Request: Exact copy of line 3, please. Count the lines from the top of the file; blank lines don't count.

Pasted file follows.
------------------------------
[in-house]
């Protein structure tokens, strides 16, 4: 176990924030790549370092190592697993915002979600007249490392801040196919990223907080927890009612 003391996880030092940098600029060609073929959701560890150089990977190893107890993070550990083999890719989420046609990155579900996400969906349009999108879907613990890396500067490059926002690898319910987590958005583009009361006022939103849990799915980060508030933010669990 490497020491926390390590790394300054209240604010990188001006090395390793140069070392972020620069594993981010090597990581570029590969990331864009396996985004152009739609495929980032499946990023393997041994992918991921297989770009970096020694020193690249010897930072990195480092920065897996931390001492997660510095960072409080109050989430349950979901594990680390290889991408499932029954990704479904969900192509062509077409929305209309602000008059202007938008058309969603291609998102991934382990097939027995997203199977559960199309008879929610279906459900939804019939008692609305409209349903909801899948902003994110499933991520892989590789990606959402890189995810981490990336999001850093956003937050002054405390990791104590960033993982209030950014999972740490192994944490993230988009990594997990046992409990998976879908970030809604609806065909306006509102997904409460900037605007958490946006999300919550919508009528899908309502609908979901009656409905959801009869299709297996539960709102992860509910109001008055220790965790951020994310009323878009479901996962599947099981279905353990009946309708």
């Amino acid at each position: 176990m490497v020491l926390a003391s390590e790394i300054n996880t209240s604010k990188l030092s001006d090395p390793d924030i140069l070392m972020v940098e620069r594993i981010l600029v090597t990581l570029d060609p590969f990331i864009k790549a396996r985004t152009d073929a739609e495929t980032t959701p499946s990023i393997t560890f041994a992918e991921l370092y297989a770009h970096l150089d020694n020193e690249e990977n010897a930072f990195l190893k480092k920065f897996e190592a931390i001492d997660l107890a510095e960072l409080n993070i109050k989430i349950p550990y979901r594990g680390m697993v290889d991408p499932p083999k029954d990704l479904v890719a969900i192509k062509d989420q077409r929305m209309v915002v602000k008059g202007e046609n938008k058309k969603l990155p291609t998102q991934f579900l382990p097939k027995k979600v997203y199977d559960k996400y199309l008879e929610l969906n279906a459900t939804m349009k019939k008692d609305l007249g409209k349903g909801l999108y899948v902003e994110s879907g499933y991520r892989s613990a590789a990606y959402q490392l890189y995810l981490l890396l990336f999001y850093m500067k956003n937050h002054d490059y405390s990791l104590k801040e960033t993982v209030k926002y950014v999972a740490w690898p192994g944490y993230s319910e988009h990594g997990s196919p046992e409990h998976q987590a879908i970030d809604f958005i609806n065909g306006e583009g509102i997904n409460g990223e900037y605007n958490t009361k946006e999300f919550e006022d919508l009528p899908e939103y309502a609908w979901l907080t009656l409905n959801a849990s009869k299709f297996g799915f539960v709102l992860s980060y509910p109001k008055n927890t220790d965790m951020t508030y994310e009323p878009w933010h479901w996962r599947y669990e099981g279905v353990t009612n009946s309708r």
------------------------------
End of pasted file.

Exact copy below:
């Amino acid at each position: 176990m490497v020491l926390a003391s390590e790394i300054n996880t209240s604010k990188l030092s001006d090395p390793d924030i140069l070392m972020v940098e620069r594993i981010l600029v090597t990581l570029d060609p590969f990331i864009k790549a396996r985004t152009d073929a739609e495929t980032t959701p499946s990023i393997t560890f041994a992918e991921l370092y297989a770009h970096l150089d020694n020193e690249e990977n010897a930072f990195l190893k480092k920065f897996e190592a931390i001492d997660l107890a510095e960072l409080n993070i109050k989430i349950p550990y979901r594990g680390m697993v290889d991408p499932p083999k029954d990704l479904v890719a969900i192509k062509d989420q077409r929305m209309v915002v602000k008059g202007e046609n938008k058309k969603l990155p291609t998102q991934f579900l382990p097939k027995k979600v997203y199977d559960k996400y199309l008879e929610l969906n279906a459900t939804m349009k019939k008692d609305l007249g409209k349903g909801l999108y899948v902003e994110s879907g499933y991520r892989s613990a590789a990606y959402q490392l890189y995810l981490l890396l990336f999001y850093m500067k956003n937050h002054d490059y405390s990791l104590k801040e960033t993982v209030k926002y950014v999972a740490w690898p192994g944490y993230s319910e988009h990594g997990s196919p046992e409990h998976q987590a879908i970030d809604f958005i609806n065909g306006e583009g509102i997904n409460g990223e900037y605007n958490t009361k946006e999300f919550e006022d919508l009528p899908e939103y309502a609908w979901l907080t009656l409905n959801a849990s009869k299709f297996g799915f539960v709102l992860s980060y509910p109001k008055n927890t220790d965790m951020t508030y994310e009323p878009w933010h479901w996962r599947y669990e099981g279905v353990t009612n009946s309708r």